What a Waste
Every year the average Kiwi household sends 89kgs of edible food to landfill. This figure does not include food scraps that can’t be eaten, like egg shells and banana peels. It also doesn’t include food wasted at the source or through our supply chain i.e. what producers, distributors, supermarkets and restaurants throw away.
The problem is huge! But the real problem does not lie in the sheer waste: the waste of resources it takes to grow, store and transport food or the waste of money which we throw away each time we waste food. The real problem lies in the fallacy that because it’s compostable there is no harm sending it to landfill.
Food waste is the second largest cause of methane pollution. When you throw those potato peels or stale bread out and it ends up in landfill, it doesn’t decompose as nature designed. Instead, starved of oxygen, it breaks down anaerobically, producing methane gas, a greenhouse gas 25 times more potent than carbon dioxide.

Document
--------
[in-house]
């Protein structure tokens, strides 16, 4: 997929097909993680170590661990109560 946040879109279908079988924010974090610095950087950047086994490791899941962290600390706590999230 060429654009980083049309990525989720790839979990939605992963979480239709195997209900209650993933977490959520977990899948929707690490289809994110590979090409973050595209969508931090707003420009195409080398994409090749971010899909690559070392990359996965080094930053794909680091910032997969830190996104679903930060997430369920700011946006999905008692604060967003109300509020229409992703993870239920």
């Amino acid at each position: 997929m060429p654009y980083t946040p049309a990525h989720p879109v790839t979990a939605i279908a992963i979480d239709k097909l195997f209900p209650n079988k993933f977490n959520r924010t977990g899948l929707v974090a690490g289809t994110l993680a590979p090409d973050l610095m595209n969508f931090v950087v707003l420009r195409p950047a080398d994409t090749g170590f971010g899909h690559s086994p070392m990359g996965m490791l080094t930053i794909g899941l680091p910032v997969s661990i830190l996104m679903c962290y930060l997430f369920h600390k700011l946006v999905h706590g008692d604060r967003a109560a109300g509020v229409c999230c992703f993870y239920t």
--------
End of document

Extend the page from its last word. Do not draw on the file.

One-third of the world’s food goes to waste contributing to 6.7% of the world’s carbon emissions—if food waste was a country, it would be the third worst country behind the US and China.
Tackling food waste has a big impact and is a lot less complex than recycling, it’s easier than taking public transport and cheaper than installing solar panels. It’s something you can do now!
Plus, if you divert your compostable waste from landfill, it breaks down as nature intended, returning the nutrients to the earth, eliminating the need for artificial fertilisers and helping us to grow nutrient dense food.
Composting ‘waste’ is nature’s original carbon recycling system.
What Can We Do?
The first step is to reduce your waste from the get-go; shop to a list, preferably one created from a meal plan, only buying what you need. Those ‘buy two get one free’ offers seem like great value—except when you end up throwing half away. Wayne Good from Arkanda suggests you “shop as you need, not as a habit”. Wayne says, “My fridge always has very little in it except milk, condiments, butter, cheese etc.” This method requires a lot of discipline! “It’s very easy to go in for a bottle of milk and come out with sixty dollars’ worth of stuff,” admits Wayne.